Finally had to fix the Dell Mini 9 keyboard. If you’ve played with one of these netbooks or have one, you’ll know that the quote/apostrophe key is located in the wrong spot when compared to normal US keyboards. The key is located to the bottom row of keys and takes some getting use to.
Well I thought I could get use to it. It started to become one of those minor irritants that you can’t seem to correct. Sort of like an itch you can’t scratch. The other night I had enough of that itch.
I went to the end-all-be-all destination of Dell Mini 9 knowledge and started hunting around for some solutions. There are basically two solutions: Get a replacement keyboard from Dell or remap the keyboard to meet your needs.
Some savvy Dell Mini 9 owner was able to get their hands on a US International keyboard from Dell over the phone. The keyboard is laid out “correctly” although the keys are smaller. The interesting part of this solution was the cost of the keyboard went from a reasonable $19 to over $40. “Supply and demand” is the line that Dell is standing by for the price increase. It sad to think that the keyboard of a netbook computer is 20% of the cost of the netbook.
Since the price was pretty stiff, I decided to try my hand at the keyboard remapping technique. This thread contained all the necessary information to make it happen.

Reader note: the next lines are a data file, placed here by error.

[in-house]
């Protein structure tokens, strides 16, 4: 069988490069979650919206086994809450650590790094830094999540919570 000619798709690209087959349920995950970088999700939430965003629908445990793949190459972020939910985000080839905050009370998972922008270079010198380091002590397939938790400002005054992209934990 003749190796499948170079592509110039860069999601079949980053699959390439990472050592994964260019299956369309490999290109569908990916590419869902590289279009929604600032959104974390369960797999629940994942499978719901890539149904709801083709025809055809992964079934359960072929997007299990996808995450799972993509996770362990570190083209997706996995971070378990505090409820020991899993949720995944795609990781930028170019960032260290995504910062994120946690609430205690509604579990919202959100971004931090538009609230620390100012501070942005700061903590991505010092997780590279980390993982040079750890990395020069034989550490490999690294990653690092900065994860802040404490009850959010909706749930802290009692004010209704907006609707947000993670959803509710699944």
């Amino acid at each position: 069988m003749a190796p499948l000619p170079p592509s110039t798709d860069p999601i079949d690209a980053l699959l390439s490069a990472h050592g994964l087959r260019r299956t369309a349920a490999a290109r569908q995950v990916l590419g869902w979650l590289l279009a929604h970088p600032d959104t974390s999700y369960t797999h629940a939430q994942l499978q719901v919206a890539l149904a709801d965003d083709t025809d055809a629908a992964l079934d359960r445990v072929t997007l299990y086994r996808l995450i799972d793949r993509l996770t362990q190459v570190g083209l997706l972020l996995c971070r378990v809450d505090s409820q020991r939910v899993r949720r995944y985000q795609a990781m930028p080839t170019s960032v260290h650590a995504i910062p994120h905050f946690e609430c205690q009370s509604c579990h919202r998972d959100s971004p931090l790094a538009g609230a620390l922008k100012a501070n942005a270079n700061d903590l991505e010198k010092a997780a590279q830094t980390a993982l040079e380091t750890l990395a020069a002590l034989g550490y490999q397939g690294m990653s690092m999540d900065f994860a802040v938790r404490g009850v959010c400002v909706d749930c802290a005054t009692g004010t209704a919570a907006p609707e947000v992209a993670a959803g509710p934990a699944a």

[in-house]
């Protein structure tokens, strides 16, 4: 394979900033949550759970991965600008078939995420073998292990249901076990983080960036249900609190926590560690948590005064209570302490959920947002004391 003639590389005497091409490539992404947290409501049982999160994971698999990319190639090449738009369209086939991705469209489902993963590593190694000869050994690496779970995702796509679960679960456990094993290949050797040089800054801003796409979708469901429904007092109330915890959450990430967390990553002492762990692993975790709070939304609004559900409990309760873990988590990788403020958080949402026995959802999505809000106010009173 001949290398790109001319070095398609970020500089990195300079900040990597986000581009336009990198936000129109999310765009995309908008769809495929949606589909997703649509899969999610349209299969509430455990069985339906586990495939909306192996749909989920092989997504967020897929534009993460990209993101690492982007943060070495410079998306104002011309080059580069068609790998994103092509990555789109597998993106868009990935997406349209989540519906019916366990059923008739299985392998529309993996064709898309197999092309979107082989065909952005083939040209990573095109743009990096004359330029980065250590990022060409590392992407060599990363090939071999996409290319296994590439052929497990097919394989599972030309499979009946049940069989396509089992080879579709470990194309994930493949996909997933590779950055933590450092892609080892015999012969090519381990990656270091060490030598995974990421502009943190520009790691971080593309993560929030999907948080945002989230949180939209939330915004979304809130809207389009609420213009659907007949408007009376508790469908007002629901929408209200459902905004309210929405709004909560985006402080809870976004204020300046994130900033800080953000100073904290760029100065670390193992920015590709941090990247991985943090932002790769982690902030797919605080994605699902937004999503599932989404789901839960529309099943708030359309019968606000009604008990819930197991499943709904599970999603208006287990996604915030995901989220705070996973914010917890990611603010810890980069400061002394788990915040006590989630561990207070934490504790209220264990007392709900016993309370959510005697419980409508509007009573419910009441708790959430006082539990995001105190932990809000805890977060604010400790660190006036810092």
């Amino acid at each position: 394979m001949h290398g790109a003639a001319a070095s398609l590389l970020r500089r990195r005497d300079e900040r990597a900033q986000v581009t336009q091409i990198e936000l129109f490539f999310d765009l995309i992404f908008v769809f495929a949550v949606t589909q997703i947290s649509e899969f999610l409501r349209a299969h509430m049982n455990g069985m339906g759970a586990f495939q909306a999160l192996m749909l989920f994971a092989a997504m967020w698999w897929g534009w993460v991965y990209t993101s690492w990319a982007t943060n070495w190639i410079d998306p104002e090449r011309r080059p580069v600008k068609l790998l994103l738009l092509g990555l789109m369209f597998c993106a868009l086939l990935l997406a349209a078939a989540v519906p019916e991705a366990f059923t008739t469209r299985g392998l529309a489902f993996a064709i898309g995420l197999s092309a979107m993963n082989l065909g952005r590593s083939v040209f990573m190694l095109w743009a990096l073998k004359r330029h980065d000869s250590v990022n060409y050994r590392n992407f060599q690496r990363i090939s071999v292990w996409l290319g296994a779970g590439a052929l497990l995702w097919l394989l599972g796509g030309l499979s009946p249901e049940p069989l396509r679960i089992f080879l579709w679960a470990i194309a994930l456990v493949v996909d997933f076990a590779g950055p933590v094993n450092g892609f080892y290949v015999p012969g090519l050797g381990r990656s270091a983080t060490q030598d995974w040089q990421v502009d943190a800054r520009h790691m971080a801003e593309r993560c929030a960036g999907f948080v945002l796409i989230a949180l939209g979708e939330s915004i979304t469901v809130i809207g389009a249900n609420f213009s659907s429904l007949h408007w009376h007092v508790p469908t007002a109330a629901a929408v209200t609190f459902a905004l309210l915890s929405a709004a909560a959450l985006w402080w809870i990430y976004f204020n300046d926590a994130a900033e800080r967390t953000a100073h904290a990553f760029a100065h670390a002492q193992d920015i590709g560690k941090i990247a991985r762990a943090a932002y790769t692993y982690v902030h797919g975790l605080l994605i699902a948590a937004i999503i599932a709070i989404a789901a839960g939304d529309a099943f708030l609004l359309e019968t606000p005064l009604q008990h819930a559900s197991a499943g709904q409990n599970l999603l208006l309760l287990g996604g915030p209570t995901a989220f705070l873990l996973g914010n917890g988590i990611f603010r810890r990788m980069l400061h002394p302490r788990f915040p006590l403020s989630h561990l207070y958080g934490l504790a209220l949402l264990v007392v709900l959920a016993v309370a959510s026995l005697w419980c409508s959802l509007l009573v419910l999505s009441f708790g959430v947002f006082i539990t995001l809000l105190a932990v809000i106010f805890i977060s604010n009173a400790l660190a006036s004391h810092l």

In short, got my hands on the free Ukelele application and created a new keyboard layout. Here are a couple of notes if you attempt this:
First, do read the directions – or at least the readme file. It contains some pretty important steps on where and how to install your new keyboard layout.
This process has you create a new keyboard layout – However, you cannot just remap the keys that you want and skip all the other normal keys. When you create a new keyboard layout, you need to map every key — even the space bar. Also, don’t forget the uppercase characters and symbols. This sounds like a lot of work, but it really isn’t — maybe 5 minutes of work. It’s worth it.
Once you have the new keyboard layout, you basically will be turning on international keyboard support and turning on multiple input sources. In the picture below, you’ll see I named my Swapped.
Not only will this allow you to switch between different keyboard types, this also will put another icon on the already tight Menu bar. There is a option at the bottom of the preferences screen that will remove the icon once you’ve switched it over to the new keyboard. (Note the Input source keyboard shortcuts.)
Lastly, I physically changed the keys on the keyboard. Be careful here as if you’re too rough, you may actually break the keycaps. They should just pop off and snap back on. So the only thing that is out of place on the keyboard is the F10 key. I don’t normally use that key, so no big deal.
I’ve been using the new, improved layout for a few days now and it’s absolutely worth the 10 minutes of work to setup.